Movie Review: War for the Planet of the Apes

I was fortunate to steal a little bit of time last week to see movies in the theater with both of my girls. My daughter and I enjoyed Spiderman: Homecoming on Wednesday, and my wife and I watched War for the Planet of the Apes on Friday. These were two fine films, but Mats Reeves's contribution to the Planet of the Apes series was hands-down the finer film. In fact, I don't think I've seen anything this year that I enjoyed (or would recommend) more than that film.

Reeves tells a compelling story that pays homage to Apocalypse Now (in one subterranean scene, someone has scrawled "Ape-pocalypse  Now" on the wall in red paint) while commenting on the nature of intelligence and the importance of speech. The movie plunges us into the central conflict with some expository notes on the simian flu just before a harrowing battle scene. The pacing here was excellent. Reeves (who co-wrote and directed) seems to have a keen eye for when to take the foot off the gas an allow for some fine moments of narrative reflection.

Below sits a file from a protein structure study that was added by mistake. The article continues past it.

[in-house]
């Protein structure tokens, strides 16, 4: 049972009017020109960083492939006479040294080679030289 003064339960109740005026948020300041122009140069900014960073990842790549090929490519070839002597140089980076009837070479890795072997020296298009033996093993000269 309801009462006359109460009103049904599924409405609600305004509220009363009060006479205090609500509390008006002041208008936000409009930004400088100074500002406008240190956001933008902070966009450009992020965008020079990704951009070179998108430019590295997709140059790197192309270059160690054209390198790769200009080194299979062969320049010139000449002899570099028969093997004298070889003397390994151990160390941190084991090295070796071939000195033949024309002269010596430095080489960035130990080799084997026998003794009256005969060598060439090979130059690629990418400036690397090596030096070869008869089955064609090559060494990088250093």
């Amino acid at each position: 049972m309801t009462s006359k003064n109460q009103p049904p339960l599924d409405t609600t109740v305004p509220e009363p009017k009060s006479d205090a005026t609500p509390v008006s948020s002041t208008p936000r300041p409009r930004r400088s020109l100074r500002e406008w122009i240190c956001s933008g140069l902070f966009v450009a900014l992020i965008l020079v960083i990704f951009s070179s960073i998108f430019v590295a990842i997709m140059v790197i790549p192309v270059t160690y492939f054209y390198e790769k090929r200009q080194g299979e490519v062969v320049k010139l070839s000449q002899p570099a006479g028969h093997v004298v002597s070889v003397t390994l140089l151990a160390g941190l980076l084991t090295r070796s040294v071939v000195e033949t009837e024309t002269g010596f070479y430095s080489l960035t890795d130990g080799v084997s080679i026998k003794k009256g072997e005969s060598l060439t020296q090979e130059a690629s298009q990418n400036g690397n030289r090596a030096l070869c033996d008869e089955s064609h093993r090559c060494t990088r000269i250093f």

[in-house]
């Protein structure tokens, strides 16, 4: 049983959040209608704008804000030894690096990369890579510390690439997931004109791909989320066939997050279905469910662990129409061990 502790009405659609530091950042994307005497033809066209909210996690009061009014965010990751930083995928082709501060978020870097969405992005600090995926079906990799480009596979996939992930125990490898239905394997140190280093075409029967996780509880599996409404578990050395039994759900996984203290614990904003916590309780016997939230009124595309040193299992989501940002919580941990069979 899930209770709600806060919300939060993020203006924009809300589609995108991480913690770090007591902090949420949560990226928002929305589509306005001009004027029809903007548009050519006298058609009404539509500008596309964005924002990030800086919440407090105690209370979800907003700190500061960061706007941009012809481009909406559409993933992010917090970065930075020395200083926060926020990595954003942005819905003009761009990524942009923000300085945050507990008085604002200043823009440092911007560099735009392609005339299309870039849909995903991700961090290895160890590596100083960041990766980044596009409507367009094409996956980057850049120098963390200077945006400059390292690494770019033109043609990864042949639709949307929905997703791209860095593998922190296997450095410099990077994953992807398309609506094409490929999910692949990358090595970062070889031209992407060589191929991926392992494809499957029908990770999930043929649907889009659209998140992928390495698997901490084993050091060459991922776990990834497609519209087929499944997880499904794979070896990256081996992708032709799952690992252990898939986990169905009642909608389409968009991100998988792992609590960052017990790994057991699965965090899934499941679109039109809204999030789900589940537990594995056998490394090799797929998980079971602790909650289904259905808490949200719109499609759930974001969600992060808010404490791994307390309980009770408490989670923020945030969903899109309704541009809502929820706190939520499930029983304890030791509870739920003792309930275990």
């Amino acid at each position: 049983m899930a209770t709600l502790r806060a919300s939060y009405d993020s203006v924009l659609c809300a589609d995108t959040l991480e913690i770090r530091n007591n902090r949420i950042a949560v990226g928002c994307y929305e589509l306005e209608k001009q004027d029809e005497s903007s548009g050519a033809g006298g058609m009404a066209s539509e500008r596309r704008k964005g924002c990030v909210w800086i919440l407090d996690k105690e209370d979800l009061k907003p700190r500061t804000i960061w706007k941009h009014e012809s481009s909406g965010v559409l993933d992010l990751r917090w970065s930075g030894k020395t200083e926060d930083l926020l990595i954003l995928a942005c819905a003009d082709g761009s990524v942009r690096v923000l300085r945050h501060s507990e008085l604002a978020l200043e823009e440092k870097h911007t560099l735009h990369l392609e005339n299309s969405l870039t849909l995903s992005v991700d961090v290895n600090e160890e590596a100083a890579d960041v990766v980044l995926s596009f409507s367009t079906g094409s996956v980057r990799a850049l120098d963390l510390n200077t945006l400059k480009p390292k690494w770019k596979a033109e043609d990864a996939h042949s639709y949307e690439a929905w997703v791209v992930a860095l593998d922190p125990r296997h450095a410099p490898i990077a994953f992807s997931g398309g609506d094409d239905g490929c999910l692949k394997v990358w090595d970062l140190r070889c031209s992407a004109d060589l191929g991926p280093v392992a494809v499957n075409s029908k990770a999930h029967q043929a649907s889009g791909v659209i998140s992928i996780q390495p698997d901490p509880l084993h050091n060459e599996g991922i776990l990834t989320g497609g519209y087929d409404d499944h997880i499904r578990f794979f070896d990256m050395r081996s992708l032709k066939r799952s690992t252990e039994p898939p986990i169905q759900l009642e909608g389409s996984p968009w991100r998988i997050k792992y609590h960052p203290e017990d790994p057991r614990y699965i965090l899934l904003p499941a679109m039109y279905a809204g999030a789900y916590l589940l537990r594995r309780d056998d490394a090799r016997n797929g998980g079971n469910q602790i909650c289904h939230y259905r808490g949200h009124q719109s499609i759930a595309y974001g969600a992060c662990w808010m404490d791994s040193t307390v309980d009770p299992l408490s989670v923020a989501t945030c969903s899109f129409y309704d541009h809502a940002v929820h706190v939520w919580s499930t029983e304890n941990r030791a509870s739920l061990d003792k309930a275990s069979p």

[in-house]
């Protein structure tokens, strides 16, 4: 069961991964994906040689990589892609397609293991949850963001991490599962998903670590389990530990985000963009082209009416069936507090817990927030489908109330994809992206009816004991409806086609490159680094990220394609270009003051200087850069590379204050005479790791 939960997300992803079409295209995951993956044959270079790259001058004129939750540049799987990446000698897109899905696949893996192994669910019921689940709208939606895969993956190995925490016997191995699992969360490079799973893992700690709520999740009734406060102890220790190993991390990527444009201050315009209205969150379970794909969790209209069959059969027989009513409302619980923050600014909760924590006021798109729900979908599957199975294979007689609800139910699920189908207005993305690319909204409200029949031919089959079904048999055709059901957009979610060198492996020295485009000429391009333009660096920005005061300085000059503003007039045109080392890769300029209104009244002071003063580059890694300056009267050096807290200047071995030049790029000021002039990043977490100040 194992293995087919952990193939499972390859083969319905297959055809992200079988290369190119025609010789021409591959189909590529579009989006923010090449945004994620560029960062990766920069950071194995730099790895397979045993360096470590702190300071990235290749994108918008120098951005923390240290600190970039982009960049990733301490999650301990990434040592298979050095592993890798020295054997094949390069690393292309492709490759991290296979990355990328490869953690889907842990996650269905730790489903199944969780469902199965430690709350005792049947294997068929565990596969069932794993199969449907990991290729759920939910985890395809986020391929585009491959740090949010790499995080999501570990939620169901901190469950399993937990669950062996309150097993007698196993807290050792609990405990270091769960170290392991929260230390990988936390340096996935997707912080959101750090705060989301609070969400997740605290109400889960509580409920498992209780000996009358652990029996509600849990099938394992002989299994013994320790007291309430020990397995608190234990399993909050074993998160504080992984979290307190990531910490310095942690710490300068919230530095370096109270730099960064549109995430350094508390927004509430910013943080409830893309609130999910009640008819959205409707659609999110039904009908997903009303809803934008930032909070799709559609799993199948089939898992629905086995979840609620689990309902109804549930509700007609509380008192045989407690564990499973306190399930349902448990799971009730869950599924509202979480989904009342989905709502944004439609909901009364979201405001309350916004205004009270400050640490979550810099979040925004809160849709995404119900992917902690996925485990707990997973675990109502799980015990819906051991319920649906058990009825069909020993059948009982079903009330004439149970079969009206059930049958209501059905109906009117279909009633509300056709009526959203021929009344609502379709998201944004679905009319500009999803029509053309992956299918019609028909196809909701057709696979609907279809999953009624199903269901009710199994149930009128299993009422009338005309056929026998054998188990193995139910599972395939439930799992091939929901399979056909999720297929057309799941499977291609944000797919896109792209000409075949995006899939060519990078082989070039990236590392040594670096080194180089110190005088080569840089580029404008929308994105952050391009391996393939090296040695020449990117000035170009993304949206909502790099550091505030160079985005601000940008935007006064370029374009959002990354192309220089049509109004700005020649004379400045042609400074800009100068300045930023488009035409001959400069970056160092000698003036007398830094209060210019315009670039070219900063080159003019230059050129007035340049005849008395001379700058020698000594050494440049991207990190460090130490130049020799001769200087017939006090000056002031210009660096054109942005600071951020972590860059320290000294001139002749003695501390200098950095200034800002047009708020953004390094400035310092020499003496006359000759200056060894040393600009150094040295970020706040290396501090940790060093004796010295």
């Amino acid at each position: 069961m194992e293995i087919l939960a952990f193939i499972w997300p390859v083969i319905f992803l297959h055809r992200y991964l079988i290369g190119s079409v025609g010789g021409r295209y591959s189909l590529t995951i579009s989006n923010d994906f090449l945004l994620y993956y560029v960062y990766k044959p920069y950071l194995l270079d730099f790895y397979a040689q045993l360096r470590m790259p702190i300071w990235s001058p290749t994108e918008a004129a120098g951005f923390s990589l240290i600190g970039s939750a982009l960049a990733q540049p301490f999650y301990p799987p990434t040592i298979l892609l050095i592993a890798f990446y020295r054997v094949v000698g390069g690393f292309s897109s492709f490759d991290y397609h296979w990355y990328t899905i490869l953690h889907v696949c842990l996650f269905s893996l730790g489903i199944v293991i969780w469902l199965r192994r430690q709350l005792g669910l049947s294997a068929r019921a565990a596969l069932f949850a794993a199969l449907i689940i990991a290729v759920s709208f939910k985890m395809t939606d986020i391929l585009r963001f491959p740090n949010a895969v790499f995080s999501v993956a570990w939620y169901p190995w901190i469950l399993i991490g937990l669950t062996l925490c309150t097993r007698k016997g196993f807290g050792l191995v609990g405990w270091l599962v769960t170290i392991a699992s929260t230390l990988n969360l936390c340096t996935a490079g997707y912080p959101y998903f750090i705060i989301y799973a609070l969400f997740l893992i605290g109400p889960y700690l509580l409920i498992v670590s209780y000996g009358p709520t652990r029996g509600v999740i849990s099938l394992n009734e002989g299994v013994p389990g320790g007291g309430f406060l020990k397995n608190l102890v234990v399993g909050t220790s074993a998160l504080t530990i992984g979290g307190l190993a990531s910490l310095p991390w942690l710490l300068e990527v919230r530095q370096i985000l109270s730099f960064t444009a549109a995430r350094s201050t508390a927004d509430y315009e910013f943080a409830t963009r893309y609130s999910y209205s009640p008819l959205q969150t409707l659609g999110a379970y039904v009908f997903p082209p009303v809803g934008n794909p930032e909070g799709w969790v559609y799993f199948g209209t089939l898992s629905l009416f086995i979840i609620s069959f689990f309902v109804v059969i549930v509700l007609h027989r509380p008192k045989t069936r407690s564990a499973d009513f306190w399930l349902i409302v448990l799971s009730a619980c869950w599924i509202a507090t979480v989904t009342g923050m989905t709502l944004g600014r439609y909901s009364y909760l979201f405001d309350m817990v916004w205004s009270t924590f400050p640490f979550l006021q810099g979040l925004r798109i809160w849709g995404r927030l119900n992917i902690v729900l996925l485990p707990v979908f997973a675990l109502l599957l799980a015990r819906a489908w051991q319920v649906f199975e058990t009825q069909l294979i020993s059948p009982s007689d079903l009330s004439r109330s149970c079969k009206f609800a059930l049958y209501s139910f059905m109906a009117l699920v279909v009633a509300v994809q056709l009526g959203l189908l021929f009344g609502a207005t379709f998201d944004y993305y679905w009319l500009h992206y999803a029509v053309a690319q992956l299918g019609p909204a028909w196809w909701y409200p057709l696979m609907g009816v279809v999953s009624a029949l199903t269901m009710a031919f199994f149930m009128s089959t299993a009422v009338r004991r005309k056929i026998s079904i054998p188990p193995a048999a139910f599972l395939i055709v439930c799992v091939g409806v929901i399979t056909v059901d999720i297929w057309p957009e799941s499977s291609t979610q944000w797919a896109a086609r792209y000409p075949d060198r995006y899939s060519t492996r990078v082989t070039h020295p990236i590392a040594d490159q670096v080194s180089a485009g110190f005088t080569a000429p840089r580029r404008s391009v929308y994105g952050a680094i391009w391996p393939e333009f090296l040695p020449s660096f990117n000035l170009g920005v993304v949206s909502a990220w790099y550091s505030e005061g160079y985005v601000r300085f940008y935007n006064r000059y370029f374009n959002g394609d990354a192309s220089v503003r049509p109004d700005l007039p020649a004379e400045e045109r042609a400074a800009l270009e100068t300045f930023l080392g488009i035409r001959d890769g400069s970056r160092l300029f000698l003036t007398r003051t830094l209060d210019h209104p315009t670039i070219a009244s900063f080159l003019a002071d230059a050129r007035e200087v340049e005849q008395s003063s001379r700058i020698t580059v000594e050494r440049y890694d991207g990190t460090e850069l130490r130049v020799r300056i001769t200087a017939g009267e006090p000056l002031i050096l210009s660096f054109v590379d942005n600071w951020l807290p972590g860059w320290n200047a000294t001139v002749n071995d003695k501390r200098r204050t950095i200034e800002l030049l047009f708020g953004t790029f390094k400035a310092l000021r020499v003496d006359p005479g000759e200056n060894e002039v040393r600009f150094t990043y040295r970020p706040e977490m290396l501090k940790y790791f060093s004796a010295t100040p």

This film impressed on all fronts for me. The writing was excellent, the acting was strong (Woody Harrelson gives one of his best turns in a long time here--his final scenes are riveting), the effects are believable and will hold up over time, and the score was pitch-perfect. It's rare that I notice the score very often in great films, and that's usually a good thing. I don't like to be given clues about by emotional temperature by the filmmakers. But I was cognizant of the score (that insistent, single-note piano snippet particularly) throughout this film and it was always complementary to the storytelling. This is a violent film that feels contemplative and reflective as well. It's definitely a film that asks some important questions about the nature of mercy, the importance of our ability to articulate our thoughts, and the horrors of genocide.

Andy Serkis, as is usual for his work, is awesome here as Caesar. The swagger, gate, and facial expressions he renders bring the character to life, making the film's third act all the more difficult to swallow.

I give this film an 'A' mark and put it high up there in the pantheon of recent sci-fi and fantasy coming out of Hollywood. Give it a look in the theaters, friends, because you'll want to feel that audio in the film's violent conclusion. I thought Cinema 14 was launching for outer space, right there beneath my feet...

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